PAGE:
Some of the passive MW-based techniques estimate the precipitation vertical structure as well as the surface precipitation rate. For example, the Goddard profiling algorithm (GPROF) (Kummerow et al. 2015) for NASA’s Global Precipitation Measurement (GPM) mission provides the hydrometeor vertical profiles as a standard output. There are also the passive MW-based techniques more specifically developed for estimating the vertical precipitation profiles (e.g., Evans et al. 1995; Skofronick-Jackson and Wang 2000; Bauer and Mugnai 2003; Haddad and Park 2009).

However, nearly all validation studies to date examine only the surface precipitation rate. A major difficulty with validating the full profile is that the 3D volumes sampled by scanning ground-based radars and space-based measurements are not aligned, and the ground radar scans do not fully capture the full top-to-bottom cloud structure. On the other hand, surface precipitation data are more widely collected and disseminated, e.g., the Ground Validation Multi-Radar Multi-Source (GV-MRMS) data in the United States (Kirstetter et al. 2012). Spaceborne radar observations are an exception, as these can provide the vertical structure of precipitation on a global scale. After the launch of the Tropical Rainfall Measuring Mission (TRMM) satellite, the TRMM Precipitation Radar (PR) and its successor, the GPM Dual-Frequency Precipitation Radar (DPR), have contributed to better understanding of the physics and characteristics of vertical structures of precipitation systems (Hirose and Nakamura 2004; Yamamoto et al. 2006; Liu and Zipser 2013; Kobayashi et al. 2018).

An improved depiction of the vertical precipitation profiles by the satellite observations also has potential to benefit the surface precipitation estimates. Based on TRMM PR observations, Utsumi et al. (2019) demonstrated that taking into account the precipitation vertical profile improves the satellite-based estimations of surface rain accumulation on subhourly time scales (e.g., 30 min). If passive MW retrievals can estimate precipitation vertical profiles in a reasonable accuracy, the method proposed by Utsumi et al. (2019) could be applicable to improving passive MW-based estimations of subhourly surface precipitation accumulation. Such a product could contribute to future improvements of merged satellite precipitation products (e.g., Huffman et al. 2018; Joyce and Xie 2011; Kubota et al. 2020) which provide subhourly precipitation estimates.

The objective of this study is to provide a comprehensive evaluation of the vertical precipitation profiles estimated by two radiometer algorithms, i.e., the version 5 GPROF and the emissivity principal components (EPC) technique developed by the authors. The GPM radar–radiometer (DPR + GMI) combined algorithm (2B-CMB) (Grecu et al. 2016) precipitation estimates, by virtue of collocation on the same GPM spacecraft, are used as a common profile reference. Sections 2 and 3 describe the data and methods used and a brief description of each algorithm. Section 4 presents an evaluation of the surface precipitation rate by the passive MW algorithms, and sections 57 present evaluations of the vertical precipitation profiles. In section 8, the joint verification of the vertical precipitation profiles and the surface precipitation rate is presented. Section 9 is devoted to the discussion, and section 10 presents the summary and concluding remarks.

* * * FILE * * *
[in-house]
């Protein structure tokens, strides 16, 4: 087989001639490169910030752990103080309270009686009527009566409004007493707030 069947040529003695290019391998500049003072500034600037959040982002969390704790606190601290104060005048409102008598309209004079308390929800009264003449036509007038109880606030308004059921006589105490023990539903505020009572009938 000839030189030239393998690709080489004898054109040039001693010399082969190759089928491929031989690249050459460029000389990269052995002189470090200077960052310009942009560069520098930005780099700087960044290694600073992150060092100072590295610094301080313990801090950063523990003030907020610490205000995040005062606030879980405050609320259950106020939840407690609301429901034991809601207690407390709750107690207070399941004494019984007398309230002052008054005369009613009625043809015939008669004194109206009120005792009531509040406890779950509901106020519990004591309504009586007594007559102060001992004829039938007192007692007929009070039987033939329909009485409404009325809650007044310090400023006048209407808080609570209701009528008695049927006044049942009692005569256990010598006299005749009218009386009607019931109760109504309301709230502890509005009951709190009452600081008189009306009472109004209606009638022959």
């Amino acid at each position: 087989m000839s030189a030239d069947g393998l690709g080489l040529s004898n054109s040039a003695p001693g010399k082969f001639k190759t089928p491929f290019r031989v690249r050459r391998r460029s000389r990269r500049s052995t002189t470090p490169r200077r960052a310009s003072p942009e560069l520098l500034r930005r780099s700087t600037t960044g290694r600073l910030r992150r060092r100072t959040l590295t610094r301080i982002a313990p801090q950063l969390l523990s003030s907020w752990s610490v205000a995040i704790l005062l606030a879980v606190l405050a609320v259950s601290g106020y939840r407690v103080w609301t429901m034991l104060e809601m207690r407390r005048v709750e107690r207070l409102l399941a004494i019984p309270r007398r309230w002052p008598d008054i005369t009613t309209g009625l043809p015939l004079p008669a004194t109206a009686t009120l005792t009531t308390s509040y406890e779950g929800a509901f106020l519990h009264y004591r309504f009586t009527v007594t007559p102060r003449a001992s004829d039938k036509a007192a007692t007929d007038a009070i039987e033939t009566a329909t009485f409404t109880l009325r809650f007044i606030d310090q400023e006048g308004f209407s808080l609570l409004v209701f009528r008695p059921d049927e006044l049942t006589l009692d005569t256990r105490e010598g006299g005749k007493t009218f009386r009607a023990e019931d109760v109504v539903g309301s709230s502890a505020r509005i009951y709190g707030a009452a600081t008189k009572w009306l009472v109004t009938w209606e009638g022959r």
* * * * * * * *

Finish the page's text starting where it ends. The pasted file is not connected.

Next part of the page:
2. Data

a. Emissivity principal components algorithm product

The EPC (Turk et al. 2018) algorithm is designed around the collection of the GPM Microwave Imager (GMI) observations coincident with DPR for precipitation-free conditions (Fig. 1). The precipitation-free condition is declared for each GMI field-of-view (FOV) pixel when any range bin of the DPR’s normal scan (NS; Ku band) and matched scan (MS; Ka band) 3 × 3 radar reflectivity profiles surrounding the center of the GMI FOV do not exceed a sufficiently small threshold (15 dB). From the precipitation-free scenes inferred from the DPR profiles, together with the Modern-Era Retrospective Analysis for Research and Applications version 2 (MERRA-2) (Gelaro et al. 2017) temperature and water vapor profile, the surface emissivity for GMI’s first nine (89 GHz and below) channels is estimated by the emissivity retrieval method of Mathew et al. (2008) with the successive order of interaction (SOI) radiative transfer model (Heidinger et al. 2006), regardless of the surface. For each precipitation-free pixel observation, the emissivity state vector is defined using the emissivity at these nine GMI channels and three corresponding environmental variables:
x=(e10V,e10H,e18V,e18H,e23V,e36V,e36H,e89V,e89H,TQV,Ts,T2m)T,
where x is the emissivity state vector for a cloud-free pixel observation; ec is the emissivity at a frequency channel c; and the TQV, Ts, and T2m are the total column water vapor, surface temperature, and 2-m air temperature from MERRA-2, respectively. From the large set of the precipitation-free observations, we obtained a collection of the emissivity state vector, denoted X:
X=[e110Ven10Ve110Hen10He189Hen89HTQV1TQVnTs,1Ts,nT2m,1T2m,n],
where n is the number of the precipitation-free observations. Each emissivity state vector [i.e., each column of the right-hand side of the Eq. (2)] can be transformed into its 12 principal components via a transformation expressed by an orthogonal matrix, whose columns are the eigenvectors of the covariance matrix of X.
Fig. 1.
Fig. 1.

Block diagram of the a priori database development for the EPC algorithm. A principal component analysis (PCA) uses the large collection of DPR precipitation-free observations to compute the coefficients that transfer the TB observations to EPC space (blue boxes) and index the a priori database by the first three EPC elements.